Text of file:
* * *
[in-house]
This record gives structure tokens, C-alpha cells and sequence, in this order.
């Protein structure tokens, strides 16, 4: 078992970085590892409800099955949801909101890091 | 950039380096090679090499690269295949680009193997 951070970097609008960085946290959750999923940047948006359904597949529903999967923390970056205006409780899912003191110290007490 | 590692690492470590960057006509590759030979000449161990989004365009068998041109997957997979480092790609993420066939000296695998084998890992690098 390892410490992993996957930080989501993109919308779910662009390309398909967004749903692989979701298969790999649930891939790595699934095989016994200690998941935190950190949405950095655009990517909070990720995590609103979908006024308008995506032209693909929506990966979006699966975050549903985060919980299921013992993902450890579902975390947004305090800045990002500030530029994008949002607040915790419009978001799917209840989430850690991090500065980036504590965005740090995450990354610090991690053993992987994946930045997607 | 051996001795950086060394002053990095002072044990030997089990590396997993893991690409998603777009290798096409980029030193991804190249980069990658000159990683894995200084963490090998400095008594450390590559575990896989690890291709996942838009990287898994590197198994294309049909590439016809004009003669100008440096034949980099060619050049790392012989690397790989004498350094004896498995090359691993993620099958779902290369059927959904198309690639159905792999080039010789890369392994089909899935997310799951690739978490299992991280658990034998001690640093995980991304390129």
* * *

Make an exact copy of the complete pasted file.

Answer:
[in-house]
This record gives structure tokens, C-alpha cells and sequence, in this order.
């Protein structure tokens, strides 16, 4: 078992970085590892409800099955949801909101890091 | 950039380096090679090499690269295949680009193997 951070970097609008960085946290959750999923940047948006359904597949529903999967923390970056205006409780899912003191110290007490 | 590692690492470590960057006509590759030979000449161990989004365009068998041109997957997979480092790609993420066939000296695998084998890992690098 390892410490992993996957930080989501993109919308779910662009390309398909967004749903692989979701298969790999649930891939790595699934095989016994200690998941935190950190949405950095655009990517909070990720995590609103979908006024308008995506032209693909929506990966979006699966975050549903985060919980299921013992993902450890579902975390947004305090800045990002500030530029994008949002607040915790419009978001799917209840989430850690991090500065980036504590965005740090995450990354610090991690053993992987994946930045997607 | 051996001795950086060394002053990095002072044990030997089990590396997993893991690409998603777009290798096409980029030193991804190249980069990658000159990683894995200084963490090998400095008594450390590559575990896989690890291709996942838009990287898994590197198994294309049909590439016809004009003669100008440096034949980099060619050049790392012989690397790989004498350094004896498995090359691993993620099958779902290369059927959904198309690639159905792999080039010789890369392994089909899935997310799951690739978490299992991280658990034998001690640093995980991304390129």